Koichi Fuji

Architectural lighting design is a fascinating profession. A lighting designer must be capable of creatively solving lighting problems using electrical instruments to produce both practical illumination and aesthetic effects. The complexity of today's architecture, as well as the demands of technology, sustainability, and interfacing with numerous software programs, makes lighting design even more challenging.

Educational Standards To gain the necessary specialist knowledge to practice architectural lighting design, a growing number of academic institutions worldwide now offer degrees in lighting design. Traditionally, lighting designers have emerged from associated professions such as architecture, interior design, theater, and electrical engineering. More recently, the profession has attracted individuals with diverse backgrounds such as environmental design, physics, mechanical and civil engineering, graphic design, and photography. As a result, students of lighting design are graduating with a knowledge base and skill level that varies wildly. This has caused growing concern, particularly among practitioners employing new graduates, and has prompted two key questions: What is being taught? And should there be curriculum consistency between academic programs to ensure all graduates of lighting design have the necessary basic lighting knowledge and are better prepared to enter the workplace?

Universities and lighting organizations such as the International Association of Lighting Designers (IALD), the Illuminating Engineering Society (IES), and the Professional Lighting Designer's Association (PLDA), as well as other lighting interest groups and committees, have been looking into these questions for at least the past 10 years. In 2007, the PLDA decided to re-examine this issue and take action. An international work group of educators representing France, Germany, Sweden, the United States, the United Kingdom, Spain, and other countries was formed with the aim to develop and agree to a benchmark of fundamental skills—called the Architectural Lighting Fundamentals (ALF)—to unify basic lighting knowledge among students worldwide. The goal is that no matter where someone receives their lighting education, students are equipped with a similar set of core lighting design skills expected by the professional lighting design industry.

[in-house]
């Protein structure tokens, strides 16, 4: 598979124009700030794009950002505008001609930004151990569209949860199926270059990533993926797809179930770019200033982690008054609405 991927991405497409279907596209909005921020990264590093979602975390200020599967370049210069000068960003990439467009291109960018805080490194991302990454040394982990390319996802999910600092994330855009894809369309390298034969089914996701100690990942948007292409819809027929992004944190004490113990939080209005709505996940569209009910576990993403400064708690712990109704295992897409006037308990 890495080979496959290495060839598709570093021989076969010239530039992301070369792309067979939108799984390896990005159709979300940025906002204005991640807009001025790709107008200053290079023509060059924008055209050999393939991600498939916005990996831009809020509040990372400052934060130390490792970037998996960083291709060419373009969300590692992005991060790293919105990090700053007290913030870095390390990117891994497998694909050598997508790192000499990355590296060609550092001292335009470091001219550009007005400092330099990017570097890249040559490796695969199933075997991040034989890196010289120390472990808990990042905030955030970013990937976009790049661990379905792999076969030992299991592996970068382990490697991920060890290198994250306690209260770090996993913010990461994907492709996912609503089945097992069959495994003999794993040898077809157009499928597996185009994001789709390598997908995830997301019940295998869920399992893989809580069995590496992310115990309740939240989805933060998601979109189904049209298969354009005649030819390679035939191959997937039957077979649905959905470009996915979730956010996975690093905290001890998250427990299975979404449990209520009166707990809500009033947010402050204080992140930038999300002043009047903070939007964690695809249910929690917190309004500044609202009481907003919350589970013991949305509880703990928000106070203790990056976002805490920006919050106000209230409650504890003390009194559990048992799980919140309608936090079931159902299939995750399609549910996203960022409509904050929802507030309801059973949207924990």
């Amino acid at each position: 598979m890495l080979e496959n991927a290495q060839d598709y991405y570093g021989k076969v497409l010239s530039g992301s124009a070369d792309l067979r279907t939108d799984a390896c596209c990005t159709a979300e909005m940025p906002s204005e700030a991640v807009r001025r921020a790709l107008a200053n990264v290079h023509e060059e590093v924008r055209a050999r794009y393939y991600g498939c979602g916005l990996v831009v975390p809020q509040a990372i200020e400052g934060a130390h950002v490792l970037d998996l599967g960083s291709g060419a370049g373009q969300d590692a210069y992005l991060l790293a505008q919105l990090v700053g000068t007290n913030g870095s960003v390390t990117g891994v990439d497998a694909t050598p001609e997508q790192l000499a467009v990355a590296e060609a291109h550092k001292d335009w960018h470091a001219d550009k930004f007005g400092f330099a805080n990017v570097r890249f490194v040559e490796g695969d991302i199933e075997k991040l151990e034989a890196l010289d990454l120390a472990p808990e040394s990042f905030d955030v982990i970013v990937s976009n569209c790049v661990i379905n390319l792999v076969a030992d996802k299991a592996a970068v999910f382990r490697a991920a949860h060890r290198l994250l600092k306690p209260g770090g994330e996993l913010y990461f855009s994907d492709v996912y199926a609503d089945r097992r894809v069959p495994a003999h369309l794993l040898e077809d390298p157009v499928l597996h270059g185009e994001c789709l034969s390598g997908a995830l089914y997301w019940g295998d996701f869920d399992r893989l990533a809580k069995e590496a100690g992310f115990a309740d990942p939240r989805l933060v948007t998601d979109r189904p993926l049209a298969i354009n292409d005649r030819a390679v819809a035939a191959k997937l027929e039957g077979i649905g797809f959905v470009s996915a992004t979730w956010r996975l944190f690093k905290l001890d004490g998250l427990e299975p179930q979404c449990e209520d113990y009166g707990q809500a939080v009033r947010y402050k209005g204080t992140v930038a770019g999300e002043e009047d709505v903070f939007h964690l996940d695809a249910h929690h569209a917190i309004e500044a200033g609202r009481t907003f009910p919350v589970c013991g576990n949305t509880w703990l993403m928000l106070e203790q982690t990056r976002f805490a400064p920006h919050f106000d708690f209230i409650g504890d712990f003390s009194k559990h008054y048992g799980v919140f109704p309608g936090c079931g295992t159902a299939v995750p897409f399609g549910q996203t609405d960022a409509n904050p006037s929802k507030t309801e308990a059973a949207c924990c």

Lighting fundamentals are nothing new. In fact, the IES has been offering basic introductory and advanced level courses in lighting design with the ED-100 and ED-150 lighting classes for more than 20 years. These courses currently are being re-evaluated and updated, and also will allow online participation when completed. While the courses offered by the IES generally are considered to be excellent, and a much-needed resource for those professionals new to the field of light and lighting design, the ALF is specifically aimed at unifying a baseline of “fundamental” lighting skills for students worldwide.

Curriculum Foundations The ALF is envisioned as a core program consisting of 13 basic elements, which are sequenced from beginner to advanced level of study and include the following:

  • Light, Space, and Perception
  • History of Architectural Lighting Design
  • Light Sources (Daylight and Electric)
  • Basics of Lighting Technology and Terminology
  • Lighting Design Concepts, Visualization, and Documentation Techniques
  • Luminaire/Product Evaluation, Selection, and Optics
  • Lighting Calculations (Daylight and Electric Lighting)
  • Sustainability, Energy, Codes, and Standards
  • Small projects (approximately 1,000 square feet), with one interior and one exterior outlining a lighting concept and layout, and calculations for a typical area, including a minimum of six luminaire selections and two lighting details
  • Technical Writing and Specifications
  • Lighting Theory
  • Advanced Lighting Calculations and Visualization
  • Large project (approximately 10,000 square feet), with interior and exterior areas outlining a lighting concept and layout, and calculations for two typical areas, including a minimum of 12 luminaire selections and four lighting details